As former U.S. Surgeon General Dr. Joycelyn Elders says in the film, “You can’t be what you can’t see.” Black Women in Medicine replaces negative imagery – mainstream media’s false and debasing historical narrative regarding race, ethnicity, gender and character – with positive images of successful Black female doctors.
“We desperately need role models to come forward and share their stories, so that our children can consider careers in the health care professions,” says Dr. Claudia L. Thomas, the first Black female orthopedic surgeon. “We need to reach a point where a patient isn’t surprised to see a Black female doctor is their heart surgeon, or their primary care physician, or the expert consulted on their orthopedic surgery. Crystal Emery has made those role models come forward and heralds their success, so that a 10-year-old Black girl today can envision herself as a physician.”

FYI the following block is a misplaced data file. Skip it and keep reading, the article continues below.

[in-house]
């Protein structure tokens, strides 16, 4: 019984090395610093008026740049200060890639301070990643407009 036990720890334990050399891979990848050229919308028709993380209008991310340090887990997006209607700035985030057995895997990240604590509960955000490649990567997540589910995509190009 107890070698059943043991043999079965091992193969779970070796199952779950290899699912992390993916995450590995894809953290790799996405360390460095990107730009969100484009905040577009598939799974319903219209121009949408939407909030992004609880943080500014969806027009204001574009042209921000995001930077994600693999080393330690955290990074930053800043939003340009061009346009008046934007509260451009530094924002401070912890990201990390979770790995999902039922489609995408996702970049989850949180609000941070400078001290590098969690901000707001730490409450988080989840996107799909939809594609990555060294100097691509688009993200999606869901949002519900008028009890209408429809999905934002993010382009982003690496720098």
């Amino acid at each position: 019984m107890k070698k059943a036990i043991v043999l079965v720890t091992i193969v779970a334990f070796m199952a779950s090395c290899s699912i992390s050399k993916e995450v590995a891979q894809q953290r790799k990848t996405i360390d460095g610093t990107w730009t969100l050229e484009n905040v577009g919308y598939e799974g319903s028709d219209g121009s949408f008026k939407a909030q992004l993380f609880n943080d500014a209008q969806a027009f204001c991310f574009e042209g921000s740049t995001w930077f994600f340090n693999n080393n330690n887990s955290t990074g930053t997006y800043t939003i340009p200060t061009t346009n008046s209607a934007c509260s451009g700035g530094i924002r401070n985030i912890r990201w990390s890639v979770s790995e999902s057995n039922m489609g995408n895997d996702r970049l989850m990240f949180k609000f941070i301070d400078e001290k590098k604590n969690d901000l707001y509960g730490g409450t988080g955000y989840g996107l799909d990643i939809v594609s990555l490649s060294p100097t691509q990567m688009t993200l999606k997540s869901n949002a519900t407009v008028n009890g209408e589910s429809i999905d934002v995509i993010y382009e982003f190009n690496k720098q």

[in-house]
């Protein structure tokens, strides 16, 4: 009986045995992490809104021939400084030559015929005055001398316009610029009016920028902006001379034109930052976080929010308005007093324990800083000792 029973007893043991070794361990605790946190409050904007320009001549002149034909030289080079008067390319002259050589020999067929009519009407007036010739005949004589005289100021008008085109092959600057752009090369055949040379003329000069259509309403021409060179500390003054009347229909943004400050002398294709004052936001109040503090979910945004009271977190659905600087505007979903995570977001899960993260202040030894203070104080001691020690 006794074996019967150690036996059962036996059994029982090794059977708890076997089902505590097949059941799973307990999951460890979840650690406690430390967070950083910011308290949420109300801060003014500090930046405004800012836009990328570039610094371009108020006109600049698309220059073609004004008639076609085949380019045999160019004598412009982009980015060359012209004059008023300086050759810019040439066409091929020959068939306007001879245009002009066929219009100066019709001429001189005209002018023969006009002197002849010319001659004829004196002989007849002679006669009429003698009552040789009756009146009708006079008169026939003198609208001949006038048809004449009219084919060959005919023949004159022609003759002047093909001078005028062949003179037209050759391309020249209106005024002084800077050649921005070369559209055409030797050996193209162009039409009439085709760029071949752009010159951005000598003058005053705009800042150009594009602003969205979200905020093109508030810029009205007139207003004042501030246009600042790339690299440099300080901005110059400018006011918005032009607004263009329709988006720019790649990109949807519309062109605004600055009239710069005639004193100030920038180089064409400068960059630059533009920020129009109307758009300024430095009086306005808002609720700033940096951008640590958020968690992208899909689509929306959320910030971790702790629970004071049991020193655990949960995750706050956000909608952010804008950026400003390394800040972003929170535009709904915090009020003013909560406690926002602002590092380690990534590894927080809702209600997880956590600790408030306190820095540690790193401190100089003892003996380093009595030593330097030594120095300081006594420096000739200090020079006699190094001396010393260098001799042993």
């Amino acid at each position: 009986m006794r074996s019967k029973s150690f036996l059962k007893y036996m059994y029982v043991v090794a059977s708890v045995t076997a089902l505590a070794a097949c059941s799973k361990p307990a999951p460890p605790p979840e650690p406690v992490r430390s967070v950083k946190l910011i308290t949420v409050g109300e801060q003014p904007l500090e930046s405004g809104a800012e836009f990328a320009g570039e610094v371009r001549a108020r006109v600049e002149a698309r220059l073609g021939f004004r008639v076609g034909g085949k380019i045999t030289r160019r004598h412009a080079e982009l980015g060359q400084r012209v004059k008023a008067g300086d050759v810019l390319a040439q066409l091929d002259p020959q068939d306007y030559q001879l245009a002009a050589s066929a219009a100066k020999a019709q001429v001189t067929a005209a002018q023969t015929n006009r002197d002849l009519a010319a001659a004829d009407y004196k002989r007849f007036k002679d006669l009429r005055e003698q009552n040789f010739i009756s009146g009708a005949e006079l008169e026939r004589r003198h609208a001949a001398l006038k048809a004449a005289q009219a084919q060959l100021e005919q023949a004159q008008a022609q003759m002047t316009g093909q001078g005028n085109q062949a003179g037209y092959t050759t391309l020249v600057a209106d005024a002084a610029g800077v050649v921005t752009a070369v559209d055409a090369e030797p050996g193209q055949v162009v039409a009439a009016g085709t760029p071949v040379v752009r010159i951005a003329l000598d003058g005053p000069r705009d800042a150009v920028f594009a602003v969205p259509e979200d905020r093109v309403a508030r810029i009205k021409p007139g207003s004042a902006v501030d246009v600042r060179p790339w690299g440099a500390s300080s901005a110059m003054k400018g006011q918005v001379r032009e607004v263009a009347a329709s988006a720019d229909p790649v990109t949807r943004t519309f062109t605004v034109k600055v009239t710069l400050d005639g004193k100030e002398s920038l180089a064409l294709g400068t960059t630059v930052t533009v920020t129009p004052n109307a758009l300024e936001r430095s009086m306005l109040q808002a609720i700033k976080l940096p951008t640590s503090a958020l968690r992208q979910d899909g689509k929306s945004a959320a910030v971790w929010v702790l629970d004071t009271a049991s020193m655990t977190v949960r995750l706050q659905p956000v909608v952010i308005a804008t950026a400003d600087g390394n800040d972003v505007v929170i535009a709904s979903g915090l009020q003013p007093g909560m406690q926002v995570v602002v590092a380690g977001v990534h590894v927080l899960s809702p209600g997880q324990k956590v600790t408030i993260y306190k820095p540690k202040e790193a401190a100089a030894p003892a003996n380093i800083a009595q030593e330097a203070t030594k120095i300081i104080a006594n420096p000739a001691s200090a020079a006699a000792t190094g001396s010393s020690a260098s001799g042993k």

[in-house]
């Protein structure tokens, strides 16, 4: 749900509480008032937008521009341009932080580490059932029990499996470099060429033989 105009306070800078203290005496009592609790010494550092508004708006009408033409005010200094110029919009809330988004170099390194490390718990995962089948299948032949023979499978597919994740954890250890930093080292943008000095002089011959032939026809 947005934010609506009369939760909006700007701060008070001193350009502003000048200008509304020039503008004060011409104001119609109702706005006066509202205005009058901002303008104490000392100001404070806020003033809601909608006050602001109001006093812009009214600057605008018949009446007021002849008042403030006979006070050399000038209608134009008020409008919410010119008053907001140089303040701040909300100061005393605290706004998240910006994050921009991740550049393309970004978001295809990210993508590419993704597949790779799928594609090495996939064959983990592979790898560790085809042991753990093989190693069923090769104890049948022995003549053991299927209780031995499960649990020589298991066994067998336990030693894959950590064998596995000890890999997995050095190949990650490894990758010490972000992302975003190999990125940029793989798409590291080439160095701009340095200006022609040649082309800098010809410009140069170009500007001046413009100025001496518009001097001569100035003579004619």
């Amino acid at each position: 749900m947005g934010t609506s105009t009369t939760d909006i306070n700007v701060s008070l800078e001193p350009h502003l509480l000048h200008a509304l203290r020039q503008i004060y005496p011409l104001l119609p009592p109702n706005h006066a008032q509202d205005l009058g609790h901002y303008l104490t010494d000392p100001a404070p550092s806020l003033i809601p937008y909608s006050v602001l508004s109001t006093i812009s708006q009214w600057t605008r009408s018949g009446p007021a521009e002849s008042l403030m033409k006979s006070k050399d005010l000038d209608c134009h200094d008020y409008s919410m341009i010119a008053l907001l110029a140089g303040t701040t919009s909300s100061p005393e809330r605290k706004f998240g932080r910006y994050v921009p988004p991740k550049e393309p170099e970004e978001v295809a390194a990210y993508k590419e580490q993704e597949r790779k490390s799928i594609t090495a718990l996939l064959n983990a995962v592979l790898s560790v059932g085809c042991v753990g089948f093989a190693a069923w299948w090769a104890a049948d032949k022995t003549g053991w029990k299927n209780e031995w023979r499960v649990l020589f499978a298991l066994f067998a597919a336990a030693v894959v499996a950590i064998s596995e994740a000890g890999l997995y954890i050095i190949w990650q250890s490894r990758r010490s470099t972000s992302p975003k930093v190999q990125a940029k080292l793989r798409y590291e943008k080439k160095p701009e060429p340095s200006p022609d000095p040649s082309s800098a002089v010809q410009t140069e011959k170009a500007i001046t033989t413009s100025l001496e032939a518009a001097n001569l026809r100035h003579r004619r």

“Black Women in Medicine in a very successful and meaningful susceptive way through narrative story and also through impactful historical reflection really takes us as a profession where we need to be.” – Dr. Marcella Nunez-Smith“When it comes to issues of representation and inclusion, I think this documentary does a good job of starting that conversation for people who aren’t privy to the issues yet.” – Robert Rock
In December 2010, Dr. Forrester Lee of the Yale School of Medicine invited Crystal R. Emery and several doctors to meet Dr. Doris Wethers, who, in 1952, became the third Black woman graduate of that institution. Crystal asked Dr. Wethers why she chose Yale, knowing the university as a “good ol’ boys” citadel. “When you graduate summa cum laude with degrees in biology and chemistry, where else would you go?” Dr. Wethers replied. She simply went where she knew she deserved to go.